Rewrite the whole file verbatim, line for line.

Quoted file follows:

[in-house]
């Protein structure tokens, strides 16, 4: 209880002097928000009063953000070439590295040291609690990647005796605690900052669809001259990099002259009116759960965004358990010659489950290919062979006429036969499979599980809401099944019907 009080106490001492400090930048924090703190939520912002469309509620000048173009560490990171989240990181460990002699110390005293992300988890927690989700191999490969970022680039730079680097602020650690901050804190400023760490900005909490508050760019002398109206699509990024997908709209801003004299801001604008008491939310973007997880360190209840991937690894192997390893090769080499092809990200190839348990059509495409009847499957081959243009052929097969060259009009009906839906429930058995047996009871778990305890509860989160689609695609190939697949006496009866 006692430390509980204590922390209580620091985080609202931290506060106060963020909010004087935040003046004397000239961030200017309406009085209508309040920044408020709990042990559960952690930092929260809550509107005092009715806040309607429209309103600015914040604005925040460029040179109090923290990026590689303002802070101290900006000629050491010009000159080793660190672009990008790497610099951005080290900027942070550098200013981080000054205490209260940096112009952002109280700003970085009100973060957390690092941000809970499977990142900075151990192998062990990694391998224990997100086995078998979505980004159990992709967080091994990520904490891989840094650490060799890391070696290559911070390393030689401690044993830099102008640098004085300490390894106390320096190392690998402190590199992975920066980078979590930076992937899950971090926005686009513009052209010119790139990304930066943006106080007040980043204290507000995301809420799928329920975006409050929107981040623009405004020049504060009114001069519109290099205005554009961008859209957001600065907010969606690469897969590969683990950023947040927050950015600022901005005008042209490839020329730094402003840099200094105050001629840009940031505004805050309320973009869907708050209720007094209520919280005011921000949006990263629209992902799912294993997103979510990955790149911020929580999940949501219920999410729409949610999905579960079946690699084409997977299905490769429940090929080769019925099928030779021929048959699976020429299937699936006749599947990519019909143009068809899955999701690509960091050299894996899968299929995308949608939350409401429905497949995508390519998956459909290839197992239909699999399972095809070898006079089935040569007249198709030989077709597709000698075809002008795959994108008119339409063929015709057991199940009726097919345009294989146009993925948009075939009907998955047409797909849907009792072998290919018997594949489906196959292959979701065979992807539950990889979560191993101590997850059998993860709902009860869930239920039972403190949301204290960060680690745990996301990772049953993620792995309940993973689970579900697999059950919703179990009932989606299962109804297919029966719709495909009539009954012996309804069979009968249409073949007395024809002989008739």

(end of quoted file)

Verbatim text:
[in-house]
């Protein structure tokens, strides 16, 4: 209880002097928000009063953000070439590295040291609690990647005796605690900052669809001259990099002259009116759960965004358990010659489950290919062979006429036969499979599980809401099944019907 009080106490001492400090930048924090703190939520912002469309509620000048173009560490990171989240990181460990002699110390005293992300988890927690989700191999490969970022680039730079680097602020650690901050804190400023760490900005909490508050760019002398109206699509990024997908709209801003004299801001604008008491939310973007997880360190209840991937690894192997390893090769080499092809990200190839348990059509495409009847499957081959243009052929097969060259009009009906839906429930058995047996009871778990305890509860989160689609695609190939697949006496009866 006692430390509980204590922390209580620091985080609202931290506060106060963020909010004087935040003046004397000239961030200017309406009085209508309040920044408020709990042990559960952690930092929260809550509107005092009715806040309607429209309103600015914040604005925040460029040179109090923290990026590689303002802070101290900006000629050491010009000159080793660190672009990008790497610099951005080290900027942070550098200013981080000054205490209260940096112009952002109280700003970085009100973060957390690092941000809970499977990142900075151990192998062990990694391998224990997100086995078998979505980004159990992709967080091994990520904490891989840094650490060799890391070696290559911070390393030689401690044993830099102008640098004085300490390894106390320096190392690998402190590199992975920066980078979590930076992937899950971090926005686009513009052209010119790139990304930066943006106080007040980043204290507000995301809420799928329920975006409050929107981040623009405004020049504060009114001069519109290099205005554009961008859209957001600065907010969606690469897969590969683990950023947040927050950015600022901005005008042209490839020329730094402003840099200094105050001629840009940031505004805050309320973009869907708050209720007094209520919280005011921000949006990263629209992902799912294993997103979510990955790149911020929580999940949501219920999410729409949610999905579960079946690699084409997977299905490769429940090929080769019925099928030779021929048959699976020429299937699936006749599947990519019909143009068809899955999701690509960091050299894996899968299929995308949608939350409401429905497949995508390519998956459909290839197992239909699999399972095809070898006079089935040569007249198709030989077709597709000698075809002008795959994108008119339409063929015709057991199940009726097919345009294989146009993925948009075939009907998955047409797909849907009792072998290919018997594949489906196959292959979701065979992807539950990889979560191993101590997850059998993860709902009860869930239920039972403190949301204290960060680690745990996301990772049953993620792995309940993973689970579900697999059950919703179990009932989606299962109804297919029966719709495909009539009954012996309804069979009968249409073949007395024809002989008739």